I would bet almost nobody knows this, or has read the notification. You have to look at your statement, and get in touch with your bank. Better yet, move your business to the credit union. Because the only way things will change is when you complain and vote with your feet! Until then, the banks know that THE most loyal clients are people with basic savings and chequing accounts. That’s also a large quantity of people, so $2 or $3 in added fees, twice a year, is billions of dollars of pure profit.

Three Short Insights You Should Know

J.D. Power Fall 2009 Credit Card Satisfaction Survey

Each fall J.D. Powers conducts a very comprehensive credit card survey. It rates overall satisfaction, along with how happy cardholders are with their rewards, payment processing, problem resolution, customer service, and fees.

This year, American Express rated five stars, head and shoulders above other national card issuers in all categories. At the bottom of the bottom, with the worst score on customer’s satisfaction with their credit cards were Capital One, along with GE Money. GE is a surprise, as they handle the Wal Mart cards, and Wal Mart prides itself on great customer service! As to Capital One – what’s in your wallet? I hope it’s not one of their cards!

But the scary response to the survey was that 53% of us did not know the interest rate on their card, even though it is printed on every statement. Not knowing that we are paying around 20% on our credit cards is not good news!

Scotiabank can’t be happy with a bunch of national press recently. But there’s a great lesson for anyone over age 59 to learn! All banks offer seniors a no charge service banking packages, or greatly reduced service charges at various ages, but for most it’s at age 59. Barry Ashpole, a 66-year old college teacher, had the TD and Royal automatically lower his fees, because all the banks have your birth date on file. But Scotia kept charging him the full service charges for seven more years! When he discovered the huge overcharges, he hit a wall of no help to get this reversed, and fought it all the way to their Ombudsman’s office. At that point, he received a six month refund of $71. They wouldn’t refund the other six and a half years! You need to make sure you know when you are entitled to a break of the huge service charges, or you’ll get taken, as Barry Ashpole found out the VERY expensive way.

And a final update on your credit cards: Time and time again, I point out how critical it is to check your credit card statement line by line. Stuff shows up that’s not yours, merchants who accidentally, or because of a kinky staff member, charge things twice, and all kinds of errors can and do happen. But less than 10% of us look at our statement items – and that number is way lower if you get your statement on-line!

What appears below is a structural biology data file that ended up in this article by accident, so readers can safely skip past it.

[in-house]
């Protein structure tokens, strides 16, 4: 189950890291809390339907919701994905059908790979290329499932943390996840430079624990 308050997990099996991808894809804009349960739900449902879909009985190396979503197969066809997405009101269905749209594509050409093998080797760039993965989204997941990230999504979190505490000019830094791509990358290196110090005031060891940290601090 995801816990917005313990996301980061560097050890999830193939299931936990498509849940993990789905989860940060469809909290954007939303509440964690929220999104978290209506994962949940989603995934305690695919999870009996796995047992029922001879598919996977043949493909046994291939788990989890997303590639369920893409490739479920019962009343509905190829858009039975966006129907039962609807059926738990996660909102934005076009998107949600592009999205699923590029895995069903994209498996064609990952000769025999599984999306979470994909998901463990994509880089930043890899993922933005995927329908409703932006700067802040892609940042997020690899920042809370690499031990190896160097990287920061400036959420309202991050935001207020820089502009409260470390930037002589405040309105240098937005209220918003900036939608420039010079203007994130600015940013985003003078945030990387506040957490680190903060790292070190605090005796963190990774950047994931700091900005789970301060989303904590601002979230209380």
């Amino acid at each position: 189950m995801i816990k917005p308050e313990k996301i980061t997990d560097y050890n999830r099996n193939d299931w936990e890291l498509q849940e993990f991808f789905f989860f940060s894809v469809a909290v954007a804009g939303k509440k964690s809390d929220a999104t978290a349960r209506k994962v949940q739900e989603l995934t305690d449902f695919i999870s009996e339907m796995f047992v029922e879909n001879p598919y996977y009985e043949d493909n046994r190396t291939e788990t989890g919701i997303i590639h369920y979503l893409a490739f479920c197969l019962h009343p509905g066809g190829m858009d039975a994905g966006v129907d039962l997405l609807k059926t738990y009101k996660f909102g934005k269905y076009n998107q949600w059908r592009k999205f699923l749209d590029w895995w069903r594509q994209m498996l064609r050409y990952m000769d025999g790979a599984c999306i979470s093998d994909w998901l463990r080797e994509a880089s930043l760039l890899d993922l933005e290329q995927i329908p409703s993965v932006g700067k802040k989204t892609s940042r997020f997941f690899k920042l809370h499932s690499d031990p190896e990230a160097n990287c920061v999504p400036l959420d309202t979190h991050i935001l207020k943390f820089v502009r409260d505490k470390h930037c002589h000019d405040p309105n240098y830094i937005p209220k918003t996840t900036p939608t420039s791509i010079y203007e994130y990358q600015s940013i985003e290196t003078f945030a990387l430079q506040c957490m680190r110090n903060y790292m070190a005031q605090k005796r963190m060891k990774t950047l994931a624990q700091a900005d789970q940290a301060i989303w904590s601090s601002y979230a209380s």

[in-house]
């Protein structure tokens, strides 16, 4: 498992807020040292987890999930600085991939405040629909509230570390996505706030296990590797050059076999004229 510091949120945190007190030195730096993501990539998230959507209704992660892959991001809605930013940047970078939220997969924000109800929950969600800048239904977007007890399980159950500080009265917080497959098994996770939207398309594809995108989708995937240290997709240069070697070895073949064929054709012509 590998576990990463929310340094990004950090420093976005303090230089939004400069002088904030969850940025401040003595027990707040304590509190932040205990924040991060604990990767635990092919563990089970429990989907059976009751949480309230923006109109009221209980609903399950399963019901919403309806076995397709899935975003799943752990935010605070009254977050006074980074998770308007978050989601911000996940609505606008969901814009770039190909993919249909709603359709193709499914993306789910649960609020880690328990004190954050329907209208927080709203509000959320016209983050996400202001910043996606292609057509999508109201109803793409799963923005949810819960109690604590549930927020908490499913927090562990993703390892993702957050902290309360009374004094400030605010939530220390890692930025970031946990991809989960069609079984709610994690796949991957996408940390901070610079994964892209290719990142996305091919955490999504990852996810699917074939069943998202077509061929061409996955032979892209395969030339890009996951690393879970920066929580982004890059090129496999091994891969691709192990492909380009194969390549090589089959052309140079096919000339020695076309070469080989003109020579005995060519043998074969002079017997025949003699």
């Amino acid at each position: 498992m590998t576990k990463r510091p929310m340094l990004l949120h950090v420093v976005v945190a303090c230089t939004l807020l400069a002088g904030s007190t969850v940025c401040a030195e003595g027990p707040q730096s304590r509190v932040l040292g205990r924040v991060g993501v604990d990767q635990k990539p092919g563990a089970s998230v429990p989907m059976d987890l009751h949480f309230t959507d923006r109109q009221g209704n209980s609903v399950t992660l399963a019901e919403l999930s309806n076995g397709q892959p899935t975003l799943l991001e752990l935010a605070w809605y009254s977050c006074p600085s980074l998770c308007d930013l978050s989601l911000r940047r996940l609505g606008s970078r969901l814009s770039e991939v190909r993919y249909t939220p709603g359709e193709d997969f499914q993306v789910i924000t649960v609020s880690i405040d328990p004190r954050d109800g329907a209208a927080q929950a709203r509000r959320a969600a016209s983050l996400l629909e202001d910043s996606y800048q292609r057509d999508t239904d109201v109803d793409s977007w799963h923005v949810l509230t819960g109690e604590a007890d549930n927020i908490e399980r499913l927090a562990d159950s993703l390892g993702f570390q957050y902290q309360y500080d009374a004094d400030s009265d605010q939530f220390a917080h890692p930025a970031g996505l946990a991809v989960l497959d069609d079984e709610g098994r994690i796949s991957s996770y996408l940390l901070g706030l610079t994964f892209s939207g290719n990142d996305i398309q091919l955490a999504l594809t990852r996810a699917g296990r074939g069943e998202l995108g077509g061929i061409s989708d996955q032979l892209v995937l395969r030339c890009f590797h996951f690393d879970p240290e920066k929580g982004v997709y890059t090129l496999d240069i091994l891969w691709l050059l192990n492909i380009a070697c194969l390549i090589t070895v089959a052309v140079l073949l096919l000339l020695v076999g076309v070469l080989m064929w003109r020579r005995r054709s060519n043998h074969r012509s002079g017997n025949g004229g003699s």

There is a phrase you need to know. It’s called post transactional marketing. You buy something from a retailer on-line, or join a web site. Often you’ll get a pop-up asking you to join a loyalty program for deals, alerts, or whatever. Be careful, because in many instances, these pages look like they come from the retailer, but they’re third parties, and deeply buried in the fine print is a note that you’re actually going to have a monthly fee charged to your credit card! And it’s not small business, but the 1-800 Flowers, Barnes & Noble, airlines, Priceline and buy.com sites!

Be careful, as these marketers have scammed people out of over $1.5 billion so far, Facebook has now been hit with a class action lawsuit, alleging that they allow, promote, or profit from these post transactional marketing, and the U.S. Congress is holding hearings on the issue.

I got Fired and Ripped-Off Twice

…other than that, it’s a great week.

Getting fired by CIBC Wood Gundy was both humiliating and a little unnerving a couple of months ago. It’s never happened to me before, and I needed the few months to calm down before I could use the words CIBC Wood Gundy in a sentence without bad language.

You see, I received a call from their national no-service discount brokerage department: Your RRSP account has been transferred here, please call us. I was simply dumped by the actual full-service broker because they weren’t making enough money off me, and I wasn’t close to the $100,000 accounts they want to keep. They handled it very badly, and everyone from my advisor, to their PR department, couldn’t even be bothered to return my calls.

It turns out that it can happen to you, too. According to a story in Money Sense magazine, about 20% of clients are simply dumped each year. It is those of us who don’t buy and sell lots and who don’t have $100,000 – or even close. It also happened to a family member with the Royal Bank where he, too, was bounced out of the branch and into the no-service national discount brokerage.

But you’ll get a letter that says it’s actually great news and you’ll be “better serviced.” You’ll never get told it’s because you’re a lousy little client, because that breaches industry codes of ethics and could lose someone their professional designation. Yes, I’ll be pursuing a complaint with the ethics boards against CIBC and the broker. In the U.S. it’s worse as reports are coming out that some firms will kick you out if your portfolio is under $250,000.

Now to the rip-offs: The big no-service banks have all expressed their thanks and gratitude for the bailouts and cash-infusion us taxpayers gave them by increasing almost all their service charges and dragging their heals on the prime rate decrease the middle of October, passing on half of it for a while.

But their charges are getting insane. I had to re-order some cheques for an account I need to keep for another year or so. They charged me $27 for one pad of cheques! I was so shocked I didn’t know what to say. Reason 426 to deal at a credit union where you never pay for cheque orders.

The second one was an attempted rip-off. I paid a credit card payment on-line and entered my transit number wrong. Well, two days later I got an e-mail that my payment had bounced and there was a $30 NSF charge. The odds of me bouncing a cheque, or paying a $30 service charge, are the same: They’re zero! It was a keypunch error and took two calls and 15 minutes to reverse. They just love to call everything NSF to be able add on that $30 when it costs the banks around 17 cents to process a reversal.

When these things happen to you, do not take it lying down. Make a couple of calls, challenge them and ask for what you want. YOU are the customer and getting service-charged to death is not something you have to accept. Or in the words of the captain on Hill Street Blues: Be careful out there.